- When you first look into how to build a website, it can be overwhelming. There are so many things required for your website to actually work.
- To simplify things, you can compare building a website to building a house: you need the address, the land and the house.
- Curious to know how this works? Keep reading to learn the basic building blocks to building a website.
When I first researched how to build a website, it was so confusing. You need so many different components before your website will actually work.
At first, I thought buying a "website address" or domain name will be enough for me to build a website, then I was faced will DNS hosting offers and email hosting offers and all this other stuff that I just bought because I thought I needed.
The Basic Things Needed for a Website
I want to use the analogy of buying a house to explain this. When you buy a house you technically need 3 components to make it a "home".
- The address
- The land
- The house
1. The address
The most obvious step to creating a website is to purchase a website address. You can purchase these for a fairly low price, not much more than $25 a year, and you technically have "property" on the internet.
However, an address with no "house" on it seems like a pretty pointless exercise and when I first tried creating my own website I sat there wondering what to do with my newly purchased www.wendyhuang.com.au web address.
2. The land
As I did more research I realised that I needed something called "hosting", this is my little "hard-drive on the internet or basically your piece of land you can start putting things on.
Hosting can be bought for as little as $9 a month on shared servers and you can get your own dedicated servers for much more. Cloud hosting is also becoming very popular. Having a hosting account usually gives you space to store emails, so you don't need to upgrade to an email package when you buy your website address.
3. The house
Once you have your piece of land or hosting, you can start building a website on it. You may need to hire a web-developer at this stage to help you do that or if you are keen to learn, you can install WordPress or other open-source programs into your website fairly easily.
Building the house takes the longest time as you may know, and obviously, the costs increase with the size and quality of the house you want to build.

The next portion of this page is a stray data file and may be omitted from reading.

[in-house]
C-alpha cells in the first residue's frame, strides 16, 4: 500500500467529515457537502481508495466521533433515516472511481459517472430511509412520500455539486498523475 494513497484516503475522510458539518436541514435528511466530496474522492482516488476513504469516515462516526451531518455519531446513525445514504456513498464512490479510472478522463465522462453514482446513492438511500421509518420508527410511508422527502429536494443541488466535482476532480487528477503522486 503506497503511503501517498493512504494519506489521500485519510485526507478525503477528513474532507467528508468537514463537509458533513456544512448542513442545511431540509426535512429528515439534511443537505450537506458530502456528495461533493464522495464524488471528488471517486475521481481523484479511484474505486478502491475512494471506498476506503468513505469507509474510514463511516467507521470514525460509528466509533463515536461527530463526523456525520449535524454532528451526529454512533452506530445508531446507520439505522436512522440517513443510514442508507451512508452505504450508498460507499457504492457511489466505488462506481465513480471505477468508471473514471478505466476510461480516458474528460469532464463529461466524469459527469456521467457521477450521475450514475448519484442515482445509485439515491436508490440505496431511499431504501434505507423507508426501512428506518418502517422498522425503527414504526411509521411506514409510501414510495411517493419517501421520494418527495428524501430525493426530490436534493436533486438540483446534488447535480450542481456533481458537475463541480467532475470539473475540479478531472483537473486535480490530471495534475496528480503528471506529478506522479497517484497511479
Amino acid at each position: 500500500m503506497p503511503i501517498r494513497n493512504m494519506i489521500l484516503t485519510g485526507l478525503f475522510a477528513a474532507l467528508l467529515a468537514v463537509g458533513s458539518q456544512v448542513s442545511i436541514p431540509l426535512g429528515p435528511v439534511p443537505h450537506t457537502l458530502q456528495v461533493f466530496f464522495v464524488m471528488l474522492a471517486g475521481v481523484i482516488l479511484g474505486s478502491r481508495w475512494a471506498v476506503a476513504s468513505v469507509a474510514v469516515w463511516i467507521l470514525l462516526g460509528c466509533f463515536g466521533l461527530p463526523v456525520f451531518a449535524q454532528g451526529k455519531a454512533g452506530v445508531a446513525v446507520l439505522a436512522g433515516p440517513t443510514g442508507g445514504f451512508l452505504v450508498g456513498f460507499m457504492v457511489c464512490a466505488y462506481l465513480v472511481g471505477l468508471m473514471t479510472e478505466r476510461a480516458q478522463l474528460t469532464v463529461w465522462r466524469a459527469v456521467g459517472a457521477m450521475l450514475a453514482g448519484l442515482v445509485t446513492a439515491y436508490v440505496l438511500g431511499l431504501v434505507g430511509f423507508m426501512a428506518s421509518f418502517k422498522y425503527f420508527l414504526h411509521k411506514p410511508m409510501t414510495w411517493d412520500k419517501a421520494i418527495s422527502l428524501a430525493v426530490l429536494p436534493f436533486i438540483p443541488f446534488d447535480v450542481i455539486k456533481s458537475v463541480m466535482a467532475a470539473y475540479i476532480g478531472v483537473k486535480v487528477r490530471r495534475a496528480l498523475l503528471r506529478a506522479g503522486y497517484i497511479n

How Do You Put It All Together?
So now that you have these 3 components, perhaps the hardest thing to get your head across is how it all ties together? After all, chances are you are probably using a different company for each of these components.
Pointing your address to your piece of land.
In the real world, we kind of have the luxury of knowing what address a piece of land has purely from the location. But what if we lived on a huge empty block of space and we needed to claim a certain amount of land and lodge our claim.
This is the case with the internet. Every website address comes with a setting you can change called "name servers". What this does is allows you to point your address to the IP or website address of your host or online harddrive.
When you buy a hosting account from a company they will give you the "host address" they use. You simply need to associate this address with your website address through your account settings.
You then need to tell your piece of "land" that this is the address associated with it but adding it into your hosting settings. Once this is done you are ready to build, and everything will show up on the address.
There are many other different products you can buy online, but these are probably the basics you will need to know to get started. Don't worry if it's confusing at first, since it took me a very long time to get my head around everything and it can be a challenge.
I advise you to get the help of an experienced web designer to handhold you through your first website, but it's always good to kind of know what they are talking about :)
If you are interested in knowing how to attract a community of people to your "house" please have a read of my article on giving to the community.
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